Artefacts Unearthed at Toome Bypass Excavations
Blades and pottery unearthed during work on the new Toome Bypass reveal invaluable information about the lives of ancient peoples, according to archaeologists who have examined the artefacts.
The find is the most significant discovery in the province since a 4,000-year-old grave was discovered during an excavation in the ruins of Newtownstewart Castle in County Tyrone in 1999.
Paul McCooey, who has examined the latest find, said their discovery was of immense importance. "The wealth of archaeology uncovered provides a fascinating insight into the lives of our ancestors," he said.
A special team of experts has been appointed by the Roads Service to carry out a full examination of the site where a 3.5km dual carriageway is being built to ease chronic traffic congestion.
More than 8,000 pieces of flint, including small microlith blades and bigger tools used for hunting and fishing, have been discovered.
The finds range from Mesolithic (7,000-3,500BC) and Neolithic (4,000-2,500BC) to the Bronze Age (2,500-1,200BC) and right up to some tools from the 18th and 19th centuries.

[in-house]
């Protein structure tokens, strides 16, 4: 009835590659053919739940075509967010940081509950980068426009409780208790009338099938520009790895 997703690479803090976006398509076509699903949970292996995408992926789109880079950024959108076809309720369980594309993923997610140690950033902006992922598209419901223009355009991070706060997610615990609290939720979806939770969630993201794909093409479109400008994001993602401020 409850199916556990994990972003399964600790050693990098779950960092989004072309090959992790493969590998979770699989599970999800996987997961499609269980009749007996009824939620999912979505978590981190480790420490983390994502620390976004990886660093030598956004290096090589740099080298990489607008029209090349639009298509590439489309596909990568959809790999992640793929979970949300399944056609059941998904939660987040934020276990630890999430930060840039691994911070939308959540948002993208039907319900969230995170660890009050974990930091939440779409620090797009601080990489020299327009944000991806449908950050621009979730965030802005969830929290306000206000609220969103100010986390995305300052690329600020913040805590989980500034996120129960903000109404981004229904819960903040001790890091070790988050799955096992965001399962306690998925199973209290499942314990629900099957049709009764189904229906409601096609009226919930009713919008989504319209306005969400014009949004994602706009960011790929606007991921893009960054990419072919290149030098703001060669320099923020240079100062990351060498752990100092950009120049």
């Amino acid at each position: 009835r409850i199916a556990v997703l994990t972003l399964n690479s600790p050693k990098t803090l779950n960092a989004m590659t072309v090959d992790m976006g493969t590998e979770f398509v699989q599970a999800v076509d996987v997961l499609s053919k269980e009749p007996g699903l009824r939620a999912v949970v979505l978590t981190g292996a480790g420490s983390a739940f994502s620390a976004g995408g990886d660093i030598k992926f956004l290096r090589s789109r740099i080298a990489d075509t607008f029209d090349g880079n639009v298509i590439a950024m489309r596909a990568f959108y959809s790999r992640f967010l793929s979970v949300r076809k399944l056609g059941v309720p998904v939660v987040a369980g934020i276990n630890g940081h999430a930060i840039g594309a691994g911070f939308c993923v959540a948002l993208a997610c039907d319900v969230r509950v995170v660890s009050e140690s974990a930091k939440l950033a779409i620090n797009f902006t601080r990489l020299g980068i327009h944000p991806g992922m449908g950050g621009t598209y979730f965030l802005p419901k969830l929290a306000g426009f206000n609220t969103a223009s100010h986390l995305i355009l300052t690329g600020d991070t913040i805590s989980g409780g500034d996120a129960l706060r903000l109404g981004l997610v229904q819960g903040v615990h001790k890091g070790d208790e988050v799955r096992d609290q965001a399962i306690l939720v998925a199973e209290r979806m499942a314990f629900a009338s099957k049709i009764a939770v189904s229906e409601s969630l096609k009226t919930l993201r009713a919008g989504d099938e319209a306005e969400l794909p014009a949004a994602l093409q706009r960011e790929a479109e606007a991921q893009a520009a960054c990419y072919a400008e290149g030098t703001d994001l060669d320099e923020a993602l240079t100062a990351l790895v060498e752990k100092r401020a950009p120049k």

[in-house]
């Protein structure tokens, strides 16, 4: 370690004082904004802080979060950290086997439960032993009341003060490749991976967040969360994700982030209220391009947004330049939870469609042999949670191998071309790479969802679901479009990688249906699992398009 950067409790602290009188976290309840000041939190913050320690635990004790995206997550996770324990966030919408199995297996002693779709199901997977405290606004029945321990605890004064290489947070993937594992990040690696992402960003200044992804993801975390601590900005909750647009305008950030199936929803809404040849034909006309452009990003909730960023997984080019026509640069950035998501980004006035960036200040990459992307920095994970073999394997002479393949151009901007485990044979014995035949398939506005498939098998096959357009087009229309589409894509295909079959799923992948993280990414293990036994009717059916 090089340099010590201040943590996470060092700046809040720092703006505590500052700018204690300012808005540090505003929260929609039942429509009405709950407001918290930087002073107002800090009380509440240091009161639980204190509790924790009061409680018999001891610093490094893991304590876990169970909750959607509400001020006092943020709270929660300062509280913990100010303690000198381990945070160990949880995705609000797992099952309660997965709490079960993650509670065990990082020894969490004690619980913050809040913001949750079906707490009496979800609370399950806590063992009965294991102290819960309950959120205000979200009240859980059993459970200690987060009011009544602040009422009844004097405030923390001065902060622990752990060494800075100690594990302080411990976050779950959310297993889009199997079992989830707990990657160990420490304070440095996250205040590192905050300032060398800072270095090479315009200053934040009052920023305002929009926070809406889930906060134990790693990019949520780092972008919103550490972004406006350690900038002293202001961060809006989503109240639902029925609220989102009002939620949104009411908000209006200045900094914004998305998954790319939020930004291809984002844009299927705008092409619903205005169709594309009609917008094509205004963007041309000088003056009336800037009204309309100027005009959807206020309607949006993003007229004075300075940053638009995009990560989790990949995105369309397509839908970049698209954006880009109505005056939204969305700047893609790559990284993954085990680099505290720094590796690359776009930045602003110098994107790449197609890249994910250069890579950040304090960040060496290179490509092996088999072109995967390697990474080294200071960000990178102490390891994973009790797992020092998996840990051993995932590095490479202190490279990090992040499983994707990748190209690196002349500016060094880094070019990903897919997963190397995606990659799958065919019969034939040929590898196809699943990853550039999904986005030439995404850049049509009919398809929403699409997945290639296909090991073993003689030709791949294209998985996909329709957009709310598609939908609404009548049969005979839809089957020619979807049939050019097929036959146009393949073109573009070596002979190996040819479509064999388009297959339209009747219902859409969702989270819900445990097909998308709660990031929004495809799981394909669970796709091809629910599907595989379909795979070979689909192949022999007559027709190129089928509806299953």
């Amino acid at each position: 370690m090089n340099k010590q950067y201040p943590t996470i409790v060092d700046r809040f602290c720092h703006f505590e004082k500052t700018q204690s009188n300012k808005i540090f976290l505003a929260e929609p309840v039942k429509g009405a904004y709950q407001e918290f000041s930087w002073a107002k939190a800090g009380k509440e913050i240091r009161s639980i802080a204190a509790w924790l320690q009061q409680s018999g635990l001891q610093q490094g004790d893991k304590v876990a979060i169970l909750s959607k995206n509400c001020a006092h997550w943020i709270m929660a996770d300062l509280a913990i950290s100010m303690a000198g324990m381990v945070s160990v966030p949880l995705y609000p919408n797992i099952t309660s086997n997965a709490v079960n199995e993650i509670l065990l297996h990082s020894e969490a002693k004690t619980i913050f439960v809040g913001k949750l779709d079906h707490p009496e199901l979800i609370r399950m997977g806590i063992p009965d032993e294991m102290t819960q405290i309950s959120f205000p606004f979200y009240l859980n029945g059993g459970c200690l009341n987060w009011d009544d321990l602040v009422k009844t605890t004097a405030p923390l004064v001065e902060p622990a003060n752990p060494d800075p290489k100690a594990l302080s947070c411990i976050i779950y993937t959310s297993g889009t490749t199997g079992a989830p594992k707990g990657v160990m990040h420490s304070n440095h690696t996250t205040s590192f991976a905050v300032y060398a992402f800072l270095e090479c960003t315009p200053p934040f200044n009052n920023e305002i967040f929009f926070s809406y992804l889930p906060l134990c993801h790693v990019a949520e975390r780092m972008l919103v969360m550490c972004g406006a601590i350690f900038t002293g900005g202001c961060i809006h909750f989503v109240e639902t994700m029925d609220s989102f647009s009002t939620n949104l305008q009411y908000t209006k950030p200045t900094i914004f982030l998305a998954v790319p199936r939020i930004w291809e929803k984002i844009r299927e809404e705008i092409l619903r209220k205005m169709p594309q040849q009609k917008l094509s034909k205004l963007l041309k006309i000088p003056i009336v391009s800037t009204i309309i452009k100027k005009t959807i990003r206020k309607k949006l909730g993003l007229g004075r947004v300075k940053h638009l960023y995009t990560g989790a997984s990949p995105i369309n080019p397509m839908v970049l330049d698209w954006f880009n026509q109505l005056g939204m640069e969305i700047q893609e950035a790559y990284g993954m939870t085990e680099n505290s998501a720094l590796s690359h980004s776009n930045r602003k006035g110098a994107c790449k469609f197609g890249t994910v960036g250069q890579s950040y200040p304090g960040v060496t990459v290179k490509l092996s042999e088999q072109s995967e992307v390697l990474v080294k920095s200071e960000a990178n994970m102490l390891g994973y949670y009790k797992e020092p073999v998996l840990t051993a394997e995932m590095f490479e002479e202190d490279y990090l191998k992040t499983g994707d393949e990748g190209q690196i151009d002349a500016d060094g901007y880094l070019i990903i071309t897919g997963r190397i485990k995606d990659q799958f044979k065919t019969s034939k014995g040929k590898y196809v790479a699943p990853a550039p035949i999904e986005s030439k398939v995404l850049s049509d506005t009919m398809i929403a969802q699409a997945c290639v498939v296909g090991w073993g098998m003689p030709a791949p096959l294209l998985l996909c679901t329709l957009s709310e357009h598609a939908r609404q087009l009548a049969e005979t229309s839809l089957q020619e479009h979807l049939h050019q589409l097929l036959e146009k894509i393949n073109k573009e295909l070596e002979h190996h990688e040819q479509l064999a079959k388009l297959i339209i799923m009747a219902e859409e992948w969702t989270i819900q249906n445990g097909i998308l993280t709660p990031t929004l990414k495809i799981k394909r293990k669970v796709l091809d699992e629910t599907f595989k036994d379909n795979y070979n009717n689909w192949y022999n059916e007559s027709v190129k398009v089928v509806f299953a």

Mr McCooey added: "This area would have been an ideal home for our early ancestors. "These hunter gatherers concentrated their activities on waterways, foraging on the shores of seas, lakes and rivers."
Other archaeological sites at Castleroe and Newferry have confirmed Mesolithic man migrated up the River Bann to Lough Neagh.
"The family groups lived a nomadic lifestyle in houses made from animal skins spread over a bowl-shaped timer frame, indicated by traces of a circular pattern of postholes found at Toome," added Mr McCooey.
"The finds at Toome also include flint tools and shards of decorated pottery from the New Stone Age, or the Neolithic period.
"Neolithic man built more permanent rectangular dwellings whose foundations show up as linear gullies with stone foundations packed with organic material."
from BBC News website, 8th Jan 2003
Posted by Rhiannon
8th January 2003ce
Edited 15th March 2004ce